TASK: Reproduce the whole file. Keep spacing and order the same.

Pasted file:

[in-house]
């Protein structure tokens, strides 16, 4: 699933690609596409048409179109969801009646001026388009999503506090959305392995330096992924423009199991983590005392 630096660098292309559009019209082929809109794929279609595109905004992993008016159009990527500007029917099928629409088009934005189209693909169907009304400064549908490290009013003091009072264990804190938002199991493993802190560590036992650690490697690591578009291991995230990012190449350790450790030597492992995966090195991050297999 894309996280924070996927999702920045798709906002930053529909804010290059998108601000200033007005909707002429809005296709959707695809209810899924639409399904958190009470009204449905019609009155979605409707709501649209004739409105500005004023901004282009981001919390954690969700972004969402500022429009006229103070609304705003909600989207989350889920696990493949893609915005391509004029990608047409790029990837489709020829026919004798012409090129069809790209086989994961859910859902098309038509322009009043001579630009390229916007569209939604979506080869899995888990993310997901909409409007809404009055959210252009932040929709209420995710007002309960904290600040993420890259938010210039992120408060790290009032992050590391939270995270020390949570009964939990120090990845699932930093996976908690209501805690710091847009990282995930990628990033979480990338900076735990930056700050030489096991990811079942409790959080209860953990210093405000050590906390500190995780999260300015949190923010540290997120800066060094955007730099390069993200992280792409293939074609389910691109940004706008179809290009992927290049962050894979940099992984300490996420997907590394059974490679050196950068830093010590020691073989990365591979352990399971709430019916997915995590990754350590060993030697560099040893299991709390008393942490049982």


[in-house]
């Protein structure tokens, strides 16, 4: 699933690609596409048409179109969801009646001026388009999503506090959305392995330096992924423009199991983590005392 630096660098292309559009019209082929809109794929279609595109905004992993008016159009990527500007029917099928629409088009934005189209693909169907009304400064549908490290009013003091009072264990804190938002199991493993802190560590036992650690490697690591578009291991995230990012190449350790450790030597492992995966090195991050297999 894309996280924070996927999702920045798709906002930053529909804010290059998108601000200033007005909707002429809005296709959707695809209810899924639409399904958190009470009204449905019609009155979605409707709501649209004739409105500005004023901004282009981001919390954690969700972004969402500022429009006229103070609304705003909600989207989350889920696990493949893609915005391509004029990608047409790029990837489709020829026919004798012409090129069809790209086989994961859910859902098309038509322009009043001579630009390229916007569209939604979506080869899995888990993310997901909409409007809404009055959210252009932040929709209420995710007002309960904290600040993420890259938010210039992120408060790290009032992050590391939270995270020390949570009964939990120090990845699932930093996976908690209501805690710091847009990282995930990628990033979480990338900076735990930056700050030489096991990811079942409790959080209860953990210093405000050590906390500190995780999260300015949190923010540290997120800066060094955007730099390069993200992280792409293939074609389910691109940004706008179809290009992927290049962050894979940099992984300490996420997907590394059974490679050196950068830093010590020691073989990365591979352990399971709430019916997915995590990754350590060993030697560099040893299991709390008393942490049982």